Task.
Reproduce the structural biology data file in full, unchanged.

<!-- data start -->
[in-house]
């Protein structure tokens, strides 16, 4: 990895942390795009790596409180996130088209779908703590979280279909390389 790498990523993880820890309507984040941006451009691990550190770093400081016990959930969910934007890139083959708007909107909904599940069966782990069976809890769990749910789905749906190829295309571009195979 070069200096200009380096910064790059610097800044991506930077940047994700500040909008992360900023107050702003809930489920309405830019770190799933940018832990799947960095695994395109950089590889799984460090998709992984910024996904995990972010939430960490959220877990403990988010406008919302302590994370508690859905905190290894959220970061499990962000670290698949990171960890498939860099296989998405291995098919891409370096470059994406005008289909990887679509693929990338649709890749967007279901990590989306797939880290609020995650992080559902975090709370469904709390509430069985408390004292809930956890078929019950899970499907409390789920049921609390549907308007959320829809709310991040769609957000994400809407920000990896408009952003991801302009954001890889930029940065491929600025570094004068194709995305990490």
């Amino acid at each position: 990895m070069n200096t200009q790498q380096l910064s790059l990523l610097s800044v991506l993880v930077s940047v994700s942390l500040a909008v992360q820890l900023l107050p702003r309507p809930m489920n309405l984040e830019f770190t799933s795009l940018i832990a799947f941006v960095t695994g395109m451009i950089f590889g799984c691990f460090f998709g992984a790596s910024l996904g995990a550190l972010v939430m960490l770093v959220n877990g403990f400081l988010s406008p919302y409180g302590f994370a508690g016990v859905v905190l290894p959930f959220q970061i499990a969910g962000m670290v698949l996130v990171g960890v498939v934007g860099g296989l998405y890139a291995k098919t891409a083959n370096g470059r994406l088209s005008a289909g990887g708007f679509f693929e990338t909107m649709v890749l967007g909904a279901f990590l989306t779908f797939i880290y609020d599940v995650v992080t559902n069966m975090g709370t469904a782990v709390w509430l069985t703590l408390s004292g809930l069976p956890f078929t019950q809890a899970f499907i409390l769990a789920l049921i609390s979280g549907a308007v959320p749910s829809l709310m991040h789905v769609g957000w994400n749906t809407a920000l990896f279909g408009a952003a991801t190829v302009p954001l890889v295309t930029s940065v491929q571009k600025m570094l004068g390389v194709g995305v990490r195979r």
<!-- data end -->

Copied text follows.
[in-house]
């Protein structure tokens, strides 16, 4: 990895942390795009790596409180996130088209779908703590979280279909390389 790498990523993880820890309507984040941006451009691990550190770093400081016990959930969910934007890139083959708007909107909904599940069966782990069976809890769990749910789905749906190829295309571009195979 070069200096200009380096910064790059610097800044991506930077940047994700500040909008992360900023107050702003809930489920309405830019770190799933940018832990799947960095695994395109950089590889799984460090998709992984910024996904995990972010939430960490959220877990403990988010406008919302302590994370508690859905905190290894959220970061499990962000670290698949990171960890498939860099296989998405291995098919891409370096470059994406005008289909990887679509693929990338649709890749967007279901990590989306797939880290609020995650992080559902975090709370469904709390509430069985408390004292809930956890078929019950899970499907409390789920049921609390549907308007959320829809709310991040769609957000994400809407920000990896408009952003991801302009954001890889930029940065491929600025570094004068194709995305990490």
């Amino acid at each position: 990895m070069n200096t200009q790498q380096l910064s790059l990523l610097s800044v991506l993880v930077s940047v994700s942390l500040a909008v992360q820890l900023l107050p702003r309507p809930m489920n309405l984040e830019f770190t799933s795009l940018i832990a799947f941006v960095t695994g395109m451009i950089f590889g799984c691990f460090f998709g992984a790596s910024l996904g995990a550190l972010v939430m960490l770093v959220n877990g403990f400081l988010s406008p919302y409180g302590f994370a508690g016990v859905v905190l290894p959930f959220q970061i499990a969910g962000m670290v698949l996130v990171g960890v498939v934007g860099g296989l998405y890139a291995k098919t891409a083959n370096g470059r994406l088209s005008a289909g990887g708007f679509f693929e990338t909107m649709v890749l967007g909904a279901f990590l989306t779908f797939i880290y609020d599940v995650v992080t559902n069966m975090g709370t469904a782990v709390w509430l069985t703590l408390s004292g809930l069976p956890f078929t019950q809890a899970f499907i409390l769990a789920l049921i609390s979280g549907a308007v959320p749910s829809l709310m991040h789905v769609g957000w994400n749906t809407a920000l990896f279909g408009a952003a991801t190829v302009p954001l890889v295309t930029s940065v491929q571009k600025m570094l004068g390389v194709g995305v990490r195979r």